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Friday, September 24, 2010


Today’s Book Club Friday guest author is Kat Henry Doran. Over the years Kat has worked as a nurse, malpractice insurance investigator, forensic nurse examiner, and victim advocate, all of which add authenticity to her writing. Kat retired her speculum a few years ago but continues to advocate, quietly, for marginalized populations through Amnesty International and Doctors Without Borders. Today she talks to us about Choosing a Setting. Read more about her at her website and blog. 

Kat is offering a copy of
Out of the Dark to one lucky person who posts a comment to the blog this week. Check back tomorrow to see if you’re the lucky winner. -- AP

Anastasia, I thank you for inviting me to your blog

I am a nurse by first profession; I've been writing for perhaps twenty-five years, published in novel length romance fiction since 2004. For the last ten years of my nursing career, I worked as an investigator for a malpractice insurance carrier. The position required me to travel the length of Upstate New York. One glorious Fall day, while driving through a small Central New York town, I passed a New York State Trooper substation. The  lone car in the parking lot sparked the “what if” process that all writers experience. What if a hot shot  police investigator from the big city is reassigned to a small town in the middle of nowhere? That became Nohmensville, aka No Man's Land, the setting for my first romantic mystery, “Captain Marvelous”.

On another beautiful day in the Fall, I drove Interstate-88 from Binghamton to Albany and discovered the perfect scene of the crime for “Captain Marvelous” where women were murdered, then dumped like pieces of garbage along the interstate which frames the Northern border of the Catskill Mountains. I deliberately created a small, rural town where  social activities center around its festivals, amateur sports, and the local VFW pot luck suppers. I wanted the hero to start out having an elitist big-city attitude who loathes everything about small towns, the unique slow pace, the attitudes and mores, biases and eccentricities.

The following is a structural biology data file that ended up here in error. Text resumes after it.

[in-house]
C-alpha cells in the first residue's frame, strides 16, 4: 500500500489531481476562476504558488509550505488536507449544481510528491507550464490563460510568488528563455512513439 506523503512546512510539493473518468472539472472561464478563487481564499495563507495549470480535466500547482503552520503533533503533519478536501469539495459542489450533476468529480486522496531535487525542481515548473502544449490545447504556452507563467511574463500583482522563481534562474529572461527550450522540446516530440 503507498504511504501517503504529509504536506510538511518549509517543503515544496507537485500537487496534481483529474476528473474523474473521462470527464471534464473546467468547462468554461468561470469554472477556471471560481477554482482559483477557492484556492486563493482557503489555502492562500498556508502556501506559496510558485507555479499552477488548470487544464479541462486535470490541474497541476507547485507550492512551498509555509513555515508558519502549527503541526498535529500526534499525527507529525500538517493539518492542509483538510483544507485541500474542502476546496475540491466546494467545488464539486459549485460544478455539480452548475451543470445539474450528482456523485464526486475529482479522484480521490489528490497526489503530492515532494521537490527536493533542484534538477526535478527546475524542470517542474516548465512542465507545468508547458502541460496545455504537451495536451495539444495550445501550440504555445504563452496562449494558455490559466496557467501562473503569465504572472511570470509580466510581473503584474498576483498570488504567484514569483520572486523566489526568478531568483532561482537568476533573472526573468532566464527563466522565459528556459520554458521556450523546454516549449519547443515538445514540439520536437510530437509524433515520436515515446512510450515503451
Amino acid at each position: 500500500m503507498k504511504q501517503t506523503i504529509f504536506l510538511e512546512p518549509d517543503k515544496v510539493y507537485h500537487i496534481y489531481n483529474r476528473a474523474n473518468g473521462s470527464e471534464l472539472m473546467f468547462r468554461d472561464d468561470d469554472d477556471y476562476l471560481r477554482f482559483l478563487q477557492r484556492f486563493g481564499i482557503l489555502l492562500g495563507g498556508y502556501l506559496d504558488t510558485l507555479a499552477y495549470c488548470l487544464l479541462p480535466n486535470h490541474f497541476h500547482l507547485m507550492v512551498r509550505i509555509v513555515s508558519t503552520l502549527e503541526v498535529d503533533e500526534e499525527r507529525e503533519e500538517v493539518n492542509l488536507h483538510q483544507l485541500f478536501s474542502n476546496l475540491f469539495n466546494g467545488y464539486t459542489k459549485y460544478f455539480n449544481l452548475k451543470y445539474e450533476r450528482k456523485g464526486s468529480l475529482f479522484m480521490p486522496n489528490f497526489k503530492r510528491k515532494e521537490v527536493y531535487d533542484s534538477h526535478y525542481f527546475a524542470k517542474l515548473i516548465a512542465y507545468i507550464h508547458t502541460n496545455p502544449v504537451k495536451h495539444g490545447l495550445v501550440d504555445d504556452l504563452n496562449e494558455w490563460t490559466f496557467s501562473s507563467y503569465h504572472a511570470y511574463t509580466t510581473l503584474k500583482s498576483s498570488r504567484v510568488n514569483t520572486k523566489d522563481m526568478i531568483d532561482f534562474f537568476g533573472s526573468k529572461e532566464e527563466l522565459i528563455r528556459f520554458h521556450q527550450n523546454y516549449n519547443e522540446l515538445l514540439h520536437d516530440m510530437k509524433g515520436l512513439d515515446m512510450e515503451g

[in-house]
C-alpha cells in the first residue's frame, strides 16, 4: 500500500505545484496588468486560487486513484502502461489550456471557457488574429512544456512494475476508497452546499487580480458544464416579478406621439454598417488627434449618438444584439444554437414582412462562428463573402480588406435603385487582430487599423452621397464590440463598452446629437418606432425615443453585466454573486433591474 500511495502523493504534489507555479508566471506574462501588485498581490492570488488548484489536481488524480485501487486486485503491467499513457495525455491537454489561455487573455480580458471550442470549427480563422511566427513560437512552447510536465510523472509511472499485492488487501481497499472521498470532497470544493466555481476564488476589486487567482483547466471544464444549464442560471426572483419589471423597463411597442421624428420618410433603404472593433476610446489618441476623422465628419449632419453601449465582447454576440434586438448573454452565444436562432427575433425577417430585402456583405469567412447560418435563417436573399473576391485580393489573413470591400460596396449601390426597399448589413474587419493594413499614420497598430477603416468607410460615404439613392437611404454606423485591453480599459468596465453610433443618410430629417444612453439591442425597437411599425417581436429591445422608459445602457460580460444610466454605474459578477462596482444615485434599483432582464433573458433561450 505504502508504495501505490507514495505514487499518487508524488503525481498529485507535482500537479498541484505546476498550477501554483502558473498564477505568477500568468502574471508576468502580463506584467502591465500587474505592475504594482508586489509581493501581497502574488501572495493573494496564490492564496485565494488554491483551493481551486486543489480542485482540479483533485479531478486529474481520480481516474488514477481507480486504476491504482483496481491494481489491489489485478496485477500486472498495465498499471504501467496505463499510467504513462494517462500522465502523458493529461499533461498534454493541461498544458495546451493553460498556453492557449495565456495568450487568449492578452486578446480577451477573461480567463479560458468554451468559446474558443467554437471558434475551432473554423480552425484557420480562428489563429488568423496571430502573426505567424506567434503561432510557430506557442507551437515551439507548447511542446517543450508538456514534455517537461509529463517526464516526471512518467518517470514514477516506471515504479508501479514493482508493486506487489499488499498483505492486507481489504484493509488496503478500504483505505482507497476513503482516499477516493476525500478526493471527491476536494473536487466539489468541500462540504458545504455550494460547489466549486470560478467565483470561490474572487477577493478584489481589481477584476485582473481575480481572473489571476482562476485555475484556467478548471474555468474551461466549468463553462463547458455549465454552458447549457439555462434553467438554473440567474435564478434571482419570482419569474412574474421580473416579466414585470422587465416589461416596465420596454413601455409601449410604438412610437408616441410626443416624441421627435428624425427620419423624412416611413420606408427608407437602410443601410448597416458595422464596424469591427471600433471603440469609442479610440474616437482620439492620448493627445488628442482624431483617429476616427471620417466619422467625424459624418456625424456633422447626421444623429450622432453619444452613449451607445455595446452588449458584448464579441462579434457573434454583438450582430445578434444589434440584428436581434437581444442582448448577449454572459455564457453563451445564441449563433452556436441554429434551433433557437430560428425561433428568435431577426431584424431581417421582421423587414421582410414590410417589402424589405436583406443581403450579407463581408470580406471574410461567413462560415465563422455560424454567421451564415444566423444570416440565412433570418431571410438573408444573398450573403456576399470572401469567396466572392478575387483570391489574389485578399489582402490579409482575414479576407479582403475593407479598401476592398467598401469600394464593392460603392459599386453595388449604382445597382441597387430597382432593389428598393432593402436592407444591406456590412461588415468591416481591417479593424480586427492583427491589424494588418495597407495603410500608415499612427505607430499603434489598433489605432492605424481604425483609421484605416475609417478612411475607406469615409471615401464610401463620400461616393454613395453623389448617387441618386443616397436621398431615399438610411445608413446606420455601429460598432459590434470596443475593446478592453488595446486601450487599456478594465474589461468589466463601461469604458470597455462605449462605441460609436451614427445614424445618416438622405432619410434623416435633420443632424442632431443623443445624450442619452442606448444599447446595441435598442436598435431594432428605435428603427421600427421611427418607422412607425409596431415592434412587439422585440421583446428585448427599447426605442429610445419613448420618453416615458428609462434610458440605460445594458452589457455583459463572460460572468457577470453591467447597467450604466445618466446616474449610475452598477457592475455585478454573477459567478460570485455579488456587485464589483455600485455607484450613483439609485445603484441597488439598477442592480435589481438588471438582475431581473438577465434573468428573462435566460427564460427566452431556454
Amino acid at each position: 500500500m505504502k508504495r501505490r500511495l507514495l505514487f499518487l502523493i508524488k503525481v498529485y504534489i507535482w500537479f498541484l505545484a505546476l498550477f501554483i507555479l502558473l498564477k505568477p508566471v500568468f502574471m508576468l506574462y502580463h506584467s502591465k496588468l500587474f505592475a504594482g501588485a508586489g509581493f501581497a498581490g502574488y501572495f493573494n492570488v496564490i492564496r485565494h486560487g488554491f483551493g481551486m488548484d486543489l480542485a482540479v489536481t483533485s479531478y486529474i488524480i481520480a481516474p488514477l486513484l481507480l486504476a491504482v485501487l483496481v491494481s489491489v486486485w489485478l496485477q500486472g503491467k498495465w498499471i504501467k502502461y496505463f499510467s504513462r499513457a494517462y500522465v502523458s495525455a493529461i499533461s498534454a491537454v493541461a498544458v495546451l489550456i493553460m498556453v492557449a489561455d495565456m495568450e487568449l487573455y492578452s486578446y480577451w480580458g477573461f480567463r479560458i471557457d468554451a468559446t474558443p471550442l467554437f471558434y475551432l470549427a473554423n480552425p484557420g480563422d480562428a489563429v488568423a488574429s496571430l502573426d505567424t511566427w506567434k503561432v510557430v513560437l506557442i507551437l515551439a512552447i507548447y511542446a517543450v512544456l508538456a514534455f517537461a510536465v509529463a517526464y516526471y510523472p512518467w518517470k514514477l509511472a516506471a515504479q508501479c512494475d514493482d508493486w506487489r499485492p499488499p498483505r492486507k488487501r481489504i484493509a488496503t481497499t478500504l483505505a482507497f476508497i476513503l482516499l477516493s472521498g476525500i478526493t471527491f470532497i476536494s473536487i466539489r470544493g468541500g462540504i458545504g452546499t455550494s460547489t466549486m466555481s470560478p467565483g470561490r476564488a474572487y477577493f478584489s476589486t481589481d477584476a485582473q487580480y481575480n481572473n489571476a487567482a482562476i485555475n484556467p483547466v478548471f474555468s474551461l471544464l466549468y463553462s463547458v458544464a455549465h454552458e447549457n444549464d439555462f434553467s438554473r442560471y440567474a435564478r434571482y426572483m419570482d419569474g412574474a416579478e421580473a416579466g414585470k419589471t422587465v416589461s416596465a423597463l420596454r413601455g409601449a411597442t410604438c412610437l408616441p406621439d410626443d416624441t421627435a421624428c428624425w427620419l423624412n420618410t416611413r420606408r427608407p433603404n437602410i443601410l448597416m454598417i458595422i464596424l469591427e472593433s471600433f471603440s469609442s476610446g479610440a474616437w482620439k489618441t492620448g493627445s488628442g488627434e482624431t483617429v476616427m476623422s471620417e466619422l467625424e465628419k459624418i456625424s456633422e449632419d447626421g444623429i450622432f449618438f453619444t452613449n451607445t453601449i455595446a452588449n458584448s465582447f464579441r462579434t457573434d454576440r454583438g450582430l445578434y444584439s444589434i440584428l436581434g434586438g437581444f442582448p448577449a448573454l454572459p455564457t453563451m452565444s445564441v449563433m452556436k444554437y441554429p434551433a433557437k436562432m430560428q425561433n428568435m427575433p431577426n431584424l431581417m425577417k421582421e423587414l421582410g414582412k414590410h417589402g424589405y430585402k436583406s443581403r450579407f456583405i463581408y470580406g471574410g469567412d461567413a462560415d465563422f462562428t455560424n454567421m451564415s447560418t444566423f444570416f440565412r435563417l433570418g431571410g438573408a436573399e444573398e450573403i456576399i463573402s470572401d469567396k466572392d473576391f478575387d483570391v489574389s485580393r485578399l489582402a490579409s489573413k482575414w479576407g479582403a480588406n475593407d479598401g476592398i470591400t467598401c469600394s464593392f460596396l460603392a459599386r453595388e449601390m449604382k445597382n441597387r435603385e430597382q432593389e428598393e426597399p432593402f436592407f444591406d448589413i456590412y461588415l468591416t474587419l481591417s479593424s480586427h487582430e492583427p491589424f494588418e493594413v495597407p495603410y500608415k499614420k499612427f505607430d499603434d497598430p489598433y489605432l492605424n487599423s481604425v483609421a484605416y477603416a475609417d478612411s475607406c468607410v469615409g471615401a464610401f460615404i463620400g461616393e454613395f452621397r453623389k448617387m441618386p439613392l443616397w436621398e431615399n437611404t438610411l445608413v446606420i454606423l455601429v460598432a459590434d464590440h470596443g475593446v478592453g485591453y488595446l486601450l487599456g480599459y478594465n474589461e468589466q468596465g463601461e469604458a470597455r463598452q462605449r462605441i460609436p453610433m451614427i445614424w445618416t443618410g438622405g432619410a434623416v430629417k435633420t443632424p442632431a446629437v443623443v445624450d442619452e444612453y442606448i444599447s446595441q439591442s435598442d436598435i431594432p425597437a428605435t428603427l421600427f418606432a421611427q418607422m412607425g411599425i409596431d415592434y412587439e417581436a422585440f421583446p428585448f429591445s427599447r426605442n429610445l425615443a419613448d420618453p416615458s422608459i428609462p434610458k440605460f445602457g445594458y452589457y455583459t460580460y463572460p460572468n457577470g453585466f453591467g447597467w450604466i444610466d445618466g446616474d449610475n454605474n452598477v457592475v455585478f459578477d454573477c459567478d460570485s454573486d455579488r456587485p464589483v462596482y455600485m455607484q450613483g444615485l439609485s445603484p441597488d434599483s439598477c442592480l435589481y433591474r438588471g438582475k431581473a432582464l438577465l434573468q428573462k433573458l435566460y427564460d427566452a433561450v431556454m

For my second novel, another romantic mystery, “Try Just Once More”, I chose my favorite vacation spot—Saranac Lake, a town in the Adirondack Mountains of Northern New York, famous for finding cures for tuberculosis prior to the advent of effective meds and spitting distance from Lake Placid and Olympic history. There is such charm here, with many of the cure cottages and cure porches still in existence. I wanted a place for my wounded heroine to run to after she hits bottom, a place that would welcome my wounded hero and give him a home to love.

My third book, “Raising Kane” will be released on September 24th  as part of the anthology, “Out of the Dark”. To enhance the setting, I used my history as a victim advocate when I often took my kids and their friends to Take Back the Night marches, protesting violence against women. I felt the need to introduce the girls to their First Amendment rights as well as the plight of crime victims. The marches were always safe; we always made sure to have a “police presence” along the route. As I planned “Raising Kane”, I had the march evolve into a riot in front of a biker bar. Lots of blood, guts and gore with drunks wielding beer bottles and brick bats. Throw in a few activist nuns and we had ourselves a great party.

Currently I am involved with The Class of '85, an ongoing series for Wild Rose Press. The premise is centered around an invitation to the 25th high school reunion of the class of 1985. To start, we needed to create a small city of about 50,000 with a lot of character, history, and elegant architecture. As so often happens, brilliance strikes when we least expect it. I discovered a small, enclosed neighborhood in the middle of Rochester  complete with stone and brick mansions, cobblestone streets, and tidy, manicured lawns. Ta da! We picked up this neighborhood and dropped it on a bluff overlooking Lake Ontario, Queen of the Great Lakes.
Then we needed to create a framework for the high school as it was in 1985, identify the basics [sports, principal, executive secretary, chief custodian]. After identifying the current infrastructure, including social and legal issues plaguing the community, we let the authors take it from there. They embraced it with open hearts. As of September 18, six stories have been released with more on the horizon.

Thanks for stopping by today, Kat!

Remember, readers, if you’d like a chance at winning a copy of
Out of the Dark, post a comment and don’t forget to check back tomorrow to see if you won. -- AP


Donna L Bolk said...